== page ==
"Natural" or no?

In writing a book on the history of wine in America, I’ve had to grapple with the national aberration known as Prohibition. One casualty of the crusade by the Women’s Christian Temperance Union and other groups was language: Their definition of “Christian,” for example, didn’t include Catholics, and “temperance” meant abstinence rather than moderation. It still does, in some dictionaries. Words matter.
        The current fuss in wine terminology revolves around “natural,” usually noted with an asterisk, like disputed sports records: wine made from organic grapes, with low-or-no sulphur, biodynamically. . . It actually encompasses a wide variety of philosophies—and generalizations. “Emotional black magic,” says a viticulturalist, “a hoax,” writes a Napa Valley winemaker, while a proponent of naturalism ardently claims that oxidation isn’t a flaw, and skeptics are demonized as being in favour of “mass-produced, manipulated” wines. You’d get a more rational discussion talking about bankers.
       Meanwhile, in Alsace, the Loire, increasingly in Burgundy and lately Bordeaux, in Sicily, Greece, Croatia, and Germany, good, honest dirt is celebrated; New Zealand’s aiming at 20% organic soon, and Oregon may top that. Want a true taste of terroir? Go to the Dry Creek Valley in Sonoma, where they’ve been messing  with biodynamics for over 20 years, and find delicious consistency. While the True Believers and Snarky Skeptics were playing dodgeball dogma, the train left the station.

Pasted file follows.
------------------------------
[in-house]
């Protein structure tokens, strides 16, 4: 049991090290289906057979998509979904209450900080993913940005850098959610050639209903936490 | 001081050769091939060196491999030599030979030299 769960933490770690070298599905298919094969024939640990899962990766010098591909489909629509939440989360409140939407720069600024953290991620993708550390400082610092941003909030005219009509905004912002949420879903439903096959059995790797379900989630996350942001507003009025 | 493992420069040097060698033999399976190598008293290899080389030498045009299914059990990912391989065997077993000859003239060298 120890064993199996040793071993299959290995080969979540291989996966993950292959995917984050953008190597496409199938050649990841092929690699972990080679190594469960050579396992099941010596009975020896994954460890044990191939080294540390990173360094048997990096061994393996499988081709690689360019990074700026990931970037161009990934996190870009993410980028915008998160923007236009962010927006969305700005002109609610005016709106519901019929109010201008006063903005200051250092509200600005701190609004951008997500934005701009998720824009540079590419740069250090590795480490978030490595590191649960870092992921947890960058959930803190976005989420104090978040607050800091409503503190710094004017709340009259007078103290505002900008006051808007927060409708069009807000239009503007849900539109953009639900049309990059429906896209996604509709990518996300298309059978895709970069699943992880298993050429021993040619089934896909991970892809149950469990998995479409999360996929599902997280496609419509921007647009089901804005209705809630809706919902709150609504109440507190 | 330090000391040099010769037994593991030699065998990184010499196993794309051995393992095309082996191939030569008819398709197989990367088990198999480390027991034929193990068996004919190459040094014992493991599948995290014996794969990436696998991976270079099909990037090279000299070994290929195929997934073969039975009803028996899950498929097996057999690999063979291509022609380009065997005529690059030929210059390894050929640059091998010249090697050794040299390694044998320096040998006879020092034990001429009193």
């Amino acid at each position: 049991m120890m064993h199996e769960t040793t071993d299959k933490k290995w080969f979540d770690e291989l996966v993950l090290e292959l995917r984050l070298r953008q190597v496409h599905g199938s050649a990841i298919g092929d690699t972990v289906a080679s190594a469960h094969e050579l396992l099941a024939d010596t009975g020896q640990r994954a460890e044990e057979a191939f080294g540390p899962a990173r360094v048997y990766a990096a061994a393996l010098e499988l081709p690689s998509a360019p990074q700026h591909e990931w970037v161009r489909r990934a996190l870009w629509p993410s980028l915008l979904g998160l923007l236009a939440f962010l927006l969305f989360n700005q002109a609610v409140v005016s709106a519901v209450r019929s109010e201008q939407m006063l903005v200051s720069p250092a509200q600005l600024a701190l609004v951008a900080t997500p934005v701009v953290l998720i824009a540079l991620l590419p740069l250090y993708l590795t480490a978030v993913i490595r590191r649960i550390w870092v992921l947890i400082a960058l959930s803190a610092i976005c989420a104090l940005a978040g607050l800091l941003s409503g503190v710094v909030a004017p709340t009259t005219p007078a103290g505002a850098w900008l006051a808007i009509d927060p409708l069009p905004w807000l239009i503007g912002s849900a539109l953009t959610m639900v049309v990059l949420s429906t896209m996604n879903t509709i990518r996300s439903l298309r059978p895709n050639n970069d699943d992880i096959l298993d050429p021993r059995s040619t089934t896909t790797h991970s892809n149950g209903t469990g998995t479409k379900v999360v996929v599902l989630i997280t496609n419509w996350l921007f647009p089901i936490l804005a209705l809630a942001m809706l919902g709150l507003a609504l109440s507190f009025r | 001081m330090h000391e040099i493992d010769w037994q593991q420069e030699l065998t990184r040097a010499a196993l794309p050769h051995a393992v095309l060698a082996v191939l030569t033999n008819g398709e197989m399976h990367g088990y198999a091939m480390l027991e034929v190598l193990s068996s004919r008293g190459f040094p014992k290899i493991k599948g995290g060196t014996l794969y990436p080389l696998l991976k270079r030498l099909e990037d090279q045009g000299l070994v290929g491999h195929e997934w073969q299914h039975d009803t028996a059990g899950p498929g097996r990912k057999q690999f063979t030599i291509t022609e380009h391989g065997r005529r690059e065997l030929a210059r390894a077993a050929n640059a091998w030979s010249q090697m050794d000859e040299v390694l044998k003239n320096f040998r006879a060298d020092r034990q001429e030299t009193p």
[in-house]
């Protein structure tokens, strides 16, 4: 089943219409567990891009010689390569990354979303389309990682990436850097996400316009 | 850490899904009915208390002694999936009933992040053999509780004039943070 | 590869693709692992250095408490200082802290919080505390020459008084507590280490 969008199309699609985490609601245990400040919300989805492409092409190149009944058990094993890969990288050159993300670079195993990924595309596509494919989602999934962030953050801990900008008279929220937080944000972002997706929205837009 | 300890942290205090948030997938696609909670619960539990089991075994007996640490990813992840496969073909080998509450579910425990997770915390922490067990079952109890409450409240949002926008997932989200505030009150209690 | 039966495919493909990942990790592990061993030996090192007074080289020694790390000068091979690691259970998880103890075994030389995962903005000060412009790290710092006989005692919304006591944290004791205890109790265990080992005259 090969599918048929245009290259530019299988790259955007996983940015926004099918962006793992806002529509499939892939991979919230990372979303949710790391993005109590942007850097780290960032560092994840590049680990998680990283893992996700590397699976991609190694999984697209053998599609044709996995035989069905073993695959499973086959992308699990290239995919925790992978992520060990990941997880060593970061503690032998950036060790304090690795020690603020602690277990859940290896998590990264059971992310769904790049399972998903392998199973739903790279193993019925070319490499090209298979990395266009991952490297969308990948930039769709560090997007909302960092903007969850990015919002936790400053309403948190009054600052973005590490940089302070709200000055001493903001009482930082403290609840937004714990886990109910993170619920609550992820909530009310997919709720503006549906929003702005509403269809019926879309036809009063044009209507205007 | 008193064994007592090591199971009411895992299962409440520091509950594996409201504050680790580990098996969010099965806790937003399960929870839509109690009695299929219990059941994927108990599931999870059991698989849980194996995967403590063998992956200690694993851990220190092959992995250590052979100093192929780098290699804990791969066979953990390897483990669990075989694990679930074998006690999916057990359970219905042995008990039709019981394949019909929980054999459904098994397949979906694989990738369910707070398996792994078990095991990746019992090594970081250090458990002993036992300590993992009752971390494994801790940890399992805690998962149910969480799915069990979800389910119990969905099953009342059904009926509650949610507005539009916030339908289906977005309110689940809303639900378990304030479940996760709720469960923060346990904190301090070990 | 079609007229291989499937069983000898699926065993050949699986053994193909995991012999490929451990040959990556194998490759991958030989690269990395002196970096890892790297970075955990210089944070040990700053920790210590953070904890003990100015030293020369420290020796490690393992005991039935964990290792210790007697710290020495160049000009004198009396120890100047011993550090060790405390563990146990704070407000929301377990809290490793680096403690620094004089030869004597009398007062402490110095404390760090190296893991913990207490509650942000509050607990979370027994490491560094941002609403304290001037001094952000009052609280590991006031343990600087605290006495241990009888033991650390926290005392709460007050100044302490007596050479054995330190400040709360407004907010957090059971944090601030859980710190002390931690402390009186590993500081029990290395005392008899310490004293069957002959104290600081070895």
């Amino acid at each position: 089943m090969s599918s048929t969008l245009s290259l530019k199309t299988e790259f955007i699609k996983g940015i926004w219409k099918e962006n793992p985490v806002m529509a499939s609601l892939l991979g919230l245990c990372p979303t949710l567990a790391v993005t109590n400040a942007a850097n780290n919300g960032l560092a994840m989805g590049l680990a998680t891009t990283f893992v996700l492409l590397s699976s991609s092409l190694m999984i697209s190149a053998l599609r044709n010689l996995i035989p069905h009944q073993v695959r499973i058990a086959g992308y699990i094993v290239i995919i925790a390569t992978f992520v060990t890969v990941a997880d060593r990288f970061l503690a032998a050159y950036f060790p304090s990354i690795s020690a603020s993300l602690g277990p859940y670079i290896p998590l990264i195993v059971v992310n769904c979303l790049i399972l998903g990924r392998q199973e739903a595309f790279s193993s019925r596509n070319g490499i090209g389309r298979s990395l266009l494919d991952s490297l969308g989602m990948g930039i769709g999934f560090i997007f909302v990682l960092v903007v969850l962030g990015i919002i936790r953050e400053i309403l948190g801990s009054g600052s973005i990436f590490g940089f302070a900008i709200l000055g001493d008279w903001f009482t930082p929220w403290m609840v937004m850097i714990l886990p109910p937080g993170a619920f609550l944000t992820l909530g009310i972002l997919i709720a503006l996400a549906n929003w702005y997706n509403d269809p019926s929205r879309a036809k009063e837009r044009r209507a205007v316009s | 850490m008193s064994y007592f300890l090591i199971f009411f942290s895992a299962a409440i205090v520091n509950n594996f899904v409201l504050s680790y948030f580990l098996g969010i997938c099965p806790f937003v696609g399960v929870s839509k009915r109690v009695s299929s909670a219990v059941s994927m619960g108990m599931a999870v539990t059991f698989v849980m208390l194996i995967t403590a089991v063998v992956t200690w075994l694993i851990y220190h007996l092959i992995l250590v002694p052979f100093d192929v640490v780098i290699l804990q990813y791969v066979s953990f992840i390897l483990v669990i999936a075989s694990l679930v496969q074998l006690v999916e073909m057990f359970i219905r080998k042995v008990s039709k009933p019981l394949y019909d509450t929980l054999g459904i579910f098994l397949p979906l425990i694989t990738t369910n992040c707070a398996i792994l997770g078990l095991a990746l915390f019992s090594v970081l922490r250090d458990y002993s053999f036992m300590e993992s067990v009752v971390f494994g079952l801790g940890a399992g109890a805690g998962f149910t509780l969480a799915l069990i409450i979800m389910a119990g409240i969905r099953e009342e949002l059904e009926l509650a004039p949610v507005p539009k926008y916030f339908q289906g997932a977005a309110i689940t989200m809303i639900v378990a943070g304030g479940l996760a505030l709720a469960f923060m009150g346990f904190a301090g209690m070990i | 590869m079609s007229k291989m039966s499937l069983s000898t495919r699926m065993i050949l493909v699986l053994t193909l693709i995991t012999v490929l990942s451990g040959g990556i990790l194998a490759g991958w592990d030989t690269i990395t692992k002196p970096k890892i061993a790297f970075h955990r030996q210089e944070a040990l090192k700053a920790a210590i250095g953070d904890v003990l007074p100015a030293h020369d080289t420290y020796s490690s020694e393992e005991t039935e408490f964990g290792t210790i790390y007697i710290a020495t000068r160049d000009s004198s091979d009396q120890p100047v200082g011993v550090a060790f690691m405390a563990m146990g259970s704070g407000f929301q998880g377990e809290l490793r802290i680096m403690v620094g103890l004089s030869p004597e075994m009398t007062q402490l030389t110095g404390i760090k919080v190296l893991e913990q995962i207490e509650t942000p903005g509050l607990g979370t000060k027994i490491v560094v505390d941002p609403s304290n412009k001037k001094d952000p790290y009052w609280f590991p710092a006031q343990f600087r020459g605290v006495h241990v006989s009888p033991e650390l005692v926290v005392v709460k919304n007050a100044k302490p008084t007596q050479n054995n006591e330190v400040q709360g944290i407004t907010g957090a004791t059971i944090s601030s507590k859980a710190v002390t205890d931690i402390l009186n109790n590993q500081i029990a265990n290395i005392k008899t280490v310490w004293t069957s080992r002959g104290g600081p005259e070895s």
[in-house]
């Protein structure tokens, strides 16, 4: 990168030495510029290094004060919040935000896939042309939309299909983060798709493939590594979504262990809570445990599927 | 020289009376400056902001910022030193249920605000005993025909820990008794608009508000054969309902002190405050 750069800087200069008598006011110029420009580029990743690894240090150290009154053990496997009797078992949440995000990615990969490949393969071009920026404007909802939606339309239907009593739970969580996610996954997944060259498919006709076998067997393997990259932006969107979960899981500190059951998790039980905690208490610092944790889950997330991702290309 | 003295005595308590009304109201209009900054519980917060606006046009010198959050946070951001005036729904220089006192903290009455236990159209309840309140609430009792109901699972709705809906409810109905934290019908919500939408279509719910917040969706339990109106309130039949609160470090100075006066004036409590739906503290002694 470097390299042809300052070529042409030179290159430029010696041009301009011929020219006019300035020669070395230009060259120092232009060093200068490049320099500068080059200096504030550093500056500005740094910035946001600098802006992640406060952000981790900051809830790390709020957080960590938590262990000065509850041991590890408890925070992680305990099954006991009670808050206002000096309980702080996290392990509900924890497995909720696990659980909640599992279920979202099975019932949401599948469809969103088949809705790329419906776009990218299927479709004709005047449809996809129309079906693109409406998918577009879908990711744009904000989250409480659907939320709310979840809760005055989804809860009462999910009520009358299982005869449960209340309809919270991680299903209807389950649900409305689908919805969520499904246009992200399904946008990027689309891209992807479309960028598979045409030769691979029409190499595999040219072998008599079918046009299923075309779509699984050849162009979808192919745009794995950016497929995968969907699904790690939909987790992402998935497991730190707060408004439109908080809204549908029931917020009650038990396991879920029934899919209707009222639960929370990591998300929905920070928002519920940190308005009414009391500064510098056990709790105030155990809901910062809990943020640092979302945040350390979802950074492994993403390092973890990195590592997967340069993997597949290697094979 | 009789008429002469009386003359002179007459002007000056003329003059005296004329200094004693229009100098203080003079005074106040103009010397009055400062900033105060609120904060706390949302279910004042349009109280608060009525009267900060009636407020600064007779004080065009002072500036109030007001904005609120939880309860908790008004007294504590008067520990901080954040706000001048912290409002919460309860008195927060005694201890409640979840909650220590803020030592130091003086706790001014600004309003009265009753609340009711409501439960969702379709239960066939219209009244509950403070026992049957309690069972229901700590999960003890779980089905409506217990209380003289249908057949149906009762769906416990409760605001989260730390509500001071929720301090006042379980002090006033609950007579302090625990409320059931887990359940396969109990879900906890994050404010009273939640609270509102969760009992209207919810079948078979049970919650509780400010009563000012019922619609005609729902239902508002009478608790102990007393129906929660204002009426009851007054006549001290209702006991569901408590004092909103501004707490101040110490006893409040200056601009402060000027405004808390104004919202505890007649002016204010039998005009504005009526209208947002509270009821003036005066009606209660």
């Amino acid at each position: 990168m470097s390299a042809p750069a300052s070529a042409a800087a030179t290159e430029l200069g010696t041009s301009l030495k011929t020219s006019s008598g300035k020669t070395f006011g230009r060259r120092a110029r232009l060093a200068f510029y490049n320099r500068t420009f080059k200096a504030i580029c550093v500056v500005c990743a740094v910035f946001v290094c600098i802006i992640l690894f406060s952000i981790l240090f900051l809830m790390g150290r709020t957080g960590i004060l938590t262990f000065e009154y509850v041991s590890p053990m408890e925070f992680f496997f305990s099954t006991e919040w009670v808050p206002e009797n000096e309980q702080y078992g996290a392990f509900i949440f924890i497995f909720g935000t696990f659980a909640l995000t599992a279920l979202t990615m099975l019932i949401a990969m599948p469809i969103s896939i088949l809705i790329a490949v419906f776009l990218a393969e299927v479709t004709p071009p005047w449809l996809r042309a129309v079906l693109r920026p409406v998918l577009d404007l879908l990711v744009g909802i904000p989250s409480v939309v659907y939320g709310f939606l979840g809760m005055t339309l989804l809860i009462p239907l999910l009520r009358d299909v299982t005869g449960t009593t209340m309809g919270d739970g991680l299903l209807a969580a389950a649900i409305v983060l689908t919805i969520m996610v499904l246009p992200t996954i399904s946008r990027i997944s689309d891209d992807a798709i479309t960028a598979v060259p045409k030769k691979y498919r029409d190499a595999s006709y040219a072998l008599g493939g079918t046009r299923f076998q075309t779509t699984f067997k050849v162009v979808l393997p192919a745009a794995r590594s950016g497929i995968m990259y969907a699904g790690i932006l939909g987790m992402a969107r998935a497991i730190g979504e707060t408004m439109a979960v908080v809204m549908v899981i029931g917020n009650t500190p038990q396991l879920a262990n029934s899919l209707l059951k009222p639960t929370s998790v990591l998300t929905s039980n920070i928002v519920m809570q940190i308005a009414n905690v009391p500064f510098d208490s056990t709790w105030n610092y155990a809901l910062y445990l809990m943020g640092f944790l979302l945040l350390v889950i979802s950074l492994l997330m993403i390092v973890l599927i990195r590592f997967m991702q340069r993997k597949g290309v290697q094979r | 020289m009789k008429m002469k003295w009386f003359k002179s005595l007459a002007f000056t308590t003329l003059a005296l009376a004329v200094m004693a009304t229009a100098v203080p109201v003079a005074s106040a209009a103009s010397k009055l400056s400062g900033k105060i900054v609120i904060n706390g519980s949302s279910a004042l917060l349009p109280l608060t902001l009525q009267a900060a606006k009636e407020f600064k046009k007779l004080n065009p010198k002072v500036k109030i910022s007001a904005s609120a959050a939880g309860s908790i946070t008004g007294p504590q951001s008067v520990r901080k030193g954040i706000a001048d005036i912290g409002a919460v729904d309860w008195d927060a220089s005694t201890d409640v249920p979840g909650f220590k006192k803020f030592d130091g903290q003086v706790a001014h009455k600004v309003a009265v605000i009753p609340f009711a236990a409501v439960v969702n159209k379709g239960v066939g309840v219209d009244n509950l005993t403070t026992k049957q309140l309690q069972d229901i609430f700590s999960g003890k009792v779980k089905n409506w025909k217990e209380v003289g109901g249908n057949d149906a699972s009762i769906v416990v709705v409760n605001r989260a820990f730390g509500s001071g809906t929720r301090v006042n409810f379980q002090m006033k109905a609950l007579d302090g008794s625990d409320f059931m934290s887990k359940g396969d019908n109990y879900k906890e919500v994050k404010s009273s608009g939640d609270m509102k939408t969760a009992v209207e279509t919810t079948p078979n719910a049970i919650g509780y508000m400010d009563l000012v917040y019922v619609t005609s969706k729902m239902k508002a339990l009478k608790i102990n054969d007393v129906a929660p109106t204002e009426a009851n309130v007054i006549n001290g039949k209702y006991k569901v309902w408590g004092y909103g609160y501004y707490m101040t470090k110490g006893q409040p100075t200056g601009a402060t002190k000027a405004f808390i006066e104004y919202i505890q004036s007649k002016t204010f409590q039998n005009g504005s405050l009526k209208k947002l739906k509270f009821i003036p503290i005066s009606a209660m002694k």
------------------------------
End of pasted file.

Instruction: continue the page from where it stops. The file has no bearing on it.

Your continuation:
And in all this, with two rival “natural” wine fairs competing concurrently in London, a flurry of books, and Facebook navel-gazing, something’s been lost: The audience--consumers, those folks who are supposedly our collaborators in the adventure of wine. While we up in the choir loft are poring over our hymnals, murmuring over subtleties of the sermons and the correctness of the liturgy, the congregation down below are simply happy to be in church, and looking for some comfort.
       My friend Joan, in her mid-80s, lives in a cottage in Sussex. She’s a good cook, and has a glass or two of wine with dinner every night. It will be red, probably Sainsbury’s own-brand, about a fiver a bottle, which is all she can afford, and the sort of thing the naturalists revile. Does she want a wine she might like when she “gets used to it,”, or to read a wine label to know how it was made? No. Is she a wine-lover? You bet she is.
       The wine trade has o’er-leaped the saddle, and fallen on the other side of the horse. We need to begin again, and ask what wine’s really for, and include the audience in the conversation. And we should be working toward civility, along with sanity.

copyright 2010-2017 by Brian St. Pierre